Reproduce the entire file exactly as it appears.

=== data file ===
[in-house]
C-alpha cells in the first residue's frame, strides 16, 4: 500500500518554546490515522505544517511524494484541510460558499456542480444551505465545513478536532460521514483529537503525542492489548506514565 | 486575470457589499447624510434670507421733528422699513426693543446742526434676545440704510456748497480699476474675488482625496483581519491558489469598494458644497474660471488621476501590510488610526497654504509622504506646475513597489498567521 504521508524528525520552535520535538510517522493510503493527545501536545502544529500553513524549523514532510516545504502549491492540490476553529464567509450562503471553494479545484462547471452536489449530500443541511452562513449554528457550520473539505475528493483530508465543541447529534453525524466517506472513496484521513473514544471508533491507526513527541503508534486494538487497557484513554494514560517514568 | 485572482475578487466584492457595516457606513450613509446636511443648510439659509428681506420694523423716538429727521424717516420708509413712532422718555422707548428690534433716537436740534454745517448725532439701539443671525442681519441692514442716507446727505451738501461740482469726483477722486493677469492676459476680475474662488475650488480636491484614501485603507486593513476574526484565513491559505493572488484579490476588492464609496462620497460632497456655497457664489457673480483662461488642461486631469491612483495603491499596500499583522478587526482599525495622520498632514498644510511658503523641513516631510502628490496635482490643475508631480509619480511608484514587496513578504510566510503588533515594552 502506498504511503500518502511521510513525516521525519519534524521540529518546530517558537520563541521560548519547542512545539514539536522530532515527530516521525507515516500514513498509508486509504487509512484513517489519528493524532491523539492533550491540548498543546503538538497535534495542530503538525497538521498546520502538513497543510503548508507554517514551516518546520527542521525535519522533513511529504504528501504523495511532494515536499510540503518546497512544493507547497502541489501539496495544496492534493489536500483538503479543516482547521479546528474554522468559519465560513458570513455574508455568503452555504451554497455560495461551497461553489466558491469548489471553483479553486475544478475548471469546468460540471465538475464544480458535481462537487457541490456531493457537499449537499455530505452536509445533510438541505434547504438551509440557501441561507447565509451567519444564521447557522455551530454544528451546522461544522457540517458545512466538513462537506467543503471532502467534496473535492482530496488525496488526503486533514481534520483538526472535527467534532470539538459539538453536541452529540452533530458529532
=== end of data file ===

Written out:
[in-house]
C-alpha cells in the first residue's frame, strides 16, 4: 500500500518554546490515522505544517511524494484541510460558499456542480444551505465545513478536532460521514483529537503525542492489548506514565 | 486575470457589499447624510434670507421733528422699513426693543446742526434676545440704510456748497480699476474675488482625496483581519491558489469598494458644497474660471488621476501590510488610526497654504509622504506646475513597489498567521 504521508524528525520552535520535538510517522493510503493527545501536545502544529500553513524549523514532510516545504502549491492540490476553529464567509450562503471553494479545484462547471452536489449530500443541511452562513449554528457550520473539505475528493483530508465543541447529534453525524466517506472513496484521513473514544471508533491507526513527541503508534486494538487497557484513554494514560517514568 | 485572482475578487466584492457595516457606513450613509446636511443648510439659509428681506420694523423716538429727521424717516420708509413712532422718555422707548428690534433716537436740534454745517448725532439701539443671525442681519441692514442716507446727505451738501461740482469726483477722486493677469492676459476680475474662488475650488480636491484614501485603507486593513476574526484565513491559505493572488484579490476588492464609496462620497460632497456655497457664489457673480483662461488642461486631469491612483495603491499596500499583522478587526482599525495622520498632514498644510511658503523641513516631510502628490496635482490643475508631480509619480511608484514587496513578504510566510503588533515594552 502506498504511503500518502511521510513525516521525519519534524521540529518546530517558537520563541521560548519547542512545539514539536522530532515527530516521525507515516500514513498509508486509504487509512484513517489519528493524532491523539492533550491540548498543546503538538497535534495542530503538525497538521498546520502538513497543510503548508507554517514551516518546520527542521525535519522533513511529504504528501504523495511532494515536499510540503518546497512544493507547497502541489501539496495544496492534493489536500483538503479543516482547521479546528474554522468559519465560513458570513455574508455568503452555504451554497455560495461551497461553489466558491469548489471553483479553486475544478475548471469546468460540471465538475464544480458535481462537487457541490456531493457537499449537499455530505452536509445533510438541505434547504438551509440557501441561507447565509451567519444564521447557522455551530454544528451546522461544522457540517458545512466538513462537506467543503471532502467534496473535492482530496488525496488526503486533514481534520483538526472535527467534532470539538459539538453536541452529540452533530458529532